In short, databases and repositories arose at different times to meet different needs, and have different structures and capabilities. There is no need to dwell further here on the details of relational database structure, SQL, or ODBC, as numerous references on those topics are widely available. Many computer science professionals have also taken at least one course in databases.
However, the details of directory service repositories are less familiar to many people, so they are summarized here. At least one NDS directory services provider includes a schema. The schema includes a set of "attribute syntax" definitions, a set of "attribute" definitions, and a set of "repository object class" definitions. The NDS software and a default NDS schema are described in Bierer et al., NetWare 4 for Professionals, ISBN 1-56205-217-9 ("NetWare 4"), pages 255-342. The terms "attribute" and "property" are used interchangeably in NetWare 4 and herein, as are the terms "attribute syntax" and "property syntax."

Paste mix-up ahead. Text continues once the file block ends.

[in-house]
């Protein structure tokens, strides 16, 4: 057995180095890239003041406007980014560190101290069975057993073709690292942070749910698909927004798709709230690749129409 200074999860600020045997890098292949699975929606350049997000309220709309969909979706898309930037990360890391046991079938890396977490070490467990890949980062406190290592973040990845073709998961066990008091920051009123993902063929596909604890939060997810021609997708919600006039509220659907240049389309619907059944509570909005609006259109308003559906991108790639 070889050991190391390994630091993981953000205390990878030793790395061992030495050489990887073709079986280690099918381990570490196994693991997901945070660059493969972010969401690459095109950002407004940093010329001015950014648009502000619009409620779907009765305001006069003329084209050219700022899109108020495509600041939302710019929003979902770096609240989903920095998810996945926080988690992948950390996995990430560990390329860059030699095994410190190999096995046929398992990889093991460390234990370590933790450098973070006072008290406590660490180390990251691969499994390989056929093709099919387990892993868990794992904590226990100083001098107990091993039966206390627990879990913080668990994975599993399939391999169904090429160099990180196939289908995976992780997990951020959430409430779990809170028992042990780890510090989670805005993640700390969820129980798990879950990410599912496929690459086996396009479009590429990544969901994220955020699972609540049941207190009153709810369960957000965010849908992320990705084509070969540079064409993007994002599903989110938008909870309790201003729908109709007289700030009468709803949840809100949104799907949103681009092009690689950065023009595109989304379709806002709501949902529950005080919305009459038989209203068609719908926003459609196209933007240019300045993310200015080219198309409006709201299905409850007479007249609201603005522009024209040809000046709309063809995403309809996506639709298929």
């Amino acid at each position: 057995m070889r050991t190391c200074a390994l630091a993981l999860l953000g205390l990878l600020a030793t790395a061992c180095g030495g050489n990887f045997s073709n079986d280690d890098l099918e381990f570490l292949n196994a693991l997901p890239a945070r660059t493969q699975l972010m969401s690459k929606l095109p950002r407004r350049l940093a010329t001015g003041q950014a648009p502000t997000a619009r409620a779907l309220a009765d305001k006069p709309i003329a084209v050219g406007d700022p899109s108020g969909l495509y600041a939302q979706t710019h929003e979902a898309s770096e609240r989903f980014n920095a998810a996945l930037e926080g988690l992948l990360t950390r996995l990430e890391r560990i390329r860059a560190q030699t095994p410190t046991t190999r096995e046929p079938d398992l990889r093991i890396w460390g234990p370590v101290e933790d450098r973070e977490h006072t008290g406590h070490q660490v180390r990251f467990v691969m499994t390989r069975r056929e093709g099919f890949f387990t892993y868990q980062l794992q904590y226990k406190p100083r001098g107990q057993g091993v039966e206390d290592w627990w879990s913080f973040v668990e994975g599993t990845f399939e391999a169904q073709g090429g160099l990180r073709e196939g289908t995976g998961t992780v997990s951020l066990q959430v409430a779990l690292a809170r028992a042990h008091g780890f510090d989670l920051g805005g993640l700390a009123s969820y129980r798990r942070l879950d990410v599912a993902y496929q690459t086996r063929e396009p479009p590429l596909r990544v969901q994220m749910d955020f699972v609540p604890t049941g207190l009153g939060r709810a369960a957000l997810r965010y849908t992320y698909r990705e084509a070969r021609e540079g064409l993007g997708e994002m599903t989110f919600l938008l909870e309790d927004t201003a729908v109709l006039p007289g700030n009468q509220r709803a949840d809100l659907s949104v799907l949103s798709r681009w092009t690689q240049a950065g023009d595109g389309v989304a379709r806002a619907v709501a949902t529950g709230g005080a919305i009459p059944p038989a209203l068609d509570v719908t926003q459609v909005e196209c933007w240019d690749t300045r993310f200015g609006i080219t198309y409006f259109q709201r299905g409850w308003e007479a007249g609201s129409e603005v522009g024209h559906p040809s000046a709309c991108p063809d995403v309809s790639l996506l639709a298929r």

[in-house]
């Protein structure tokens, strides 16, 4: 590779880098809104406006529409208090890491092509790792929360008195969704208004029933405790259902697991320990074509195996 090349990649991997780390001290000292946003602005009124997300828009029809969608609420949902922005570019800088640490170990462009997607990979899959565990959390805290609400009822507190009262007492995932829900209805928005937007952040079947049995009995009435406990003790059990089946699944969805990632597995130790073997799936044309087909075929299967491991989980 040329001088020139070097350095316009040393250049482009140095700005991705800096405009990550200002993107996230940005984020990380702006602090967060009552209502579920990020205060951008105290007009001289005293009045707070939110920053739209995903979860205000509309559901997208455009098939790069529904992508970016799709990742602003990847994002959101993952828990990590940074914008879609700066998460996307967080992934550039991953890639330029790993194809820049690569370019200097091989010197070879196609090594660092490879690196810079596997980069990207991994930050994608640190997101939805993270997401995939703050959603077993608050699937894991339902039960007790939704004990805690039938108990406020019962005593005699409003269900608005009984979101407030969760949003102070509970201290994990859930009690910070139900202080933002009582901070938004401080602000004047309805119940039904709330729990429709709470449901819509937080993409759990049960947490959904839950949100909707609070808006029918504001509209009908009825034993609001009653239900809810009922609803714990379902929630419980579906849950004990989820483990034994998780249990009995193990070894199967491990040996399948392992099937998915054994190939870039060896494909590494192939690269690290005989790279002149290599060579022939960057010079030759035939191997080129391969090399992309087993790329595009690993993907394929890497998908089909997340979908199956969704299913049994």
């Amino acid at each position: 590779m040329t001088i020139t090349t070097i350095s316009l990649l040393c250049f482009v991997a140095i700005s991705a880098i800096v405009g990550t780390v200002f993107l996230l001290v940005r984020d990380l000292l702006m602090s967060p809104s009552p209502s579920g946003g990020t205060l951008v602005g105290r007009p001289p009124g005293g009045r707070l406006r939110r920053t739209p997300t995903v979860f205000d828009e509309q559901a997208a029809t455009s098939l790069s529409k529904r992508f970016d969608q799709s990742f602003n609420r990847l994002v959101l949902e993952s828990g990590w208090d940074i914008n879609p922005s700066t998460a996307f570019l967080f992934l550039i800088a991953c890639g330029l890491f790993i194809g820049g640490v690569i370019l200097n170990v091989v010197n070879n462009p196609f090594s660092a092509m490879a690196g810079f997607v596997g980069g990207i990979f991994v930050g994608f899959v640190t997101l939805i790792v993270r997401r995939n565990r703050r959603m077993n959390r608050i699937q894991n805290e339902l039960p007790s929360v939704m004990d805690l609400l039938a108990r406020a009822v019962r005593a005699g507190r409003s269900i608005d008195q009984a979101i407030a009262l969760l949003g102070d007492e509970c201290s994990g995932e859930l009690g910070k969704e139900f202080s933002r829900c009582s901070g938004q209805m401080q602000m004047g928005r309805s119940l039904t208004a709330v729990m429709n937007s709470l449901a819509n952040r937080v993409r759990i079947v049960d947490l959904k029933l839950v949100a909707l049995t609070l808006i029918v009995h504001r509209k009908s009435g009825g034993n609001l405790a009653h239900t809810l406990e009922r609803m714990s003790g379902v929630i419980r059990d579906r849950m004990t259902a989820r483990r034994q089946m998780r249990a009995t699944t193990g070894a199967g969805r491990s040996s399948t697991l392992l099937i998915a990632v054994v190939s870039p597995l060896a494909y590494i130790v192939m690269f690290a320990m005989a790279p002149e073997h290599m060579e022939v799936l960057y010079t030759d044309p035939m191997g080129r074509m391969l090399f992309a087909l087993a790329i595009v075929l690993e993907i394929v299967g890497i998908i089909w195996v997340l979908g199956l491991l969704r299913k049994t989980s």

Each attribute syntax in the schema is specified by an attribute syntax name and the kind and/or range of values that can be assigned to attributes of the given attribute syntax type. Attribute syntaxes include, without limitation, Case Exact String (case-sensitive string), Case Ignore List (case-insensitive string list), E-Mail Address, Net Address (valid addresses include IPX and AppleTalk), Path, and Stream. Attribute syntaxes correspond roughly to data types such as integer, float, string, file, stream, or Boolean, or to collections of these types, in conventional programming languages.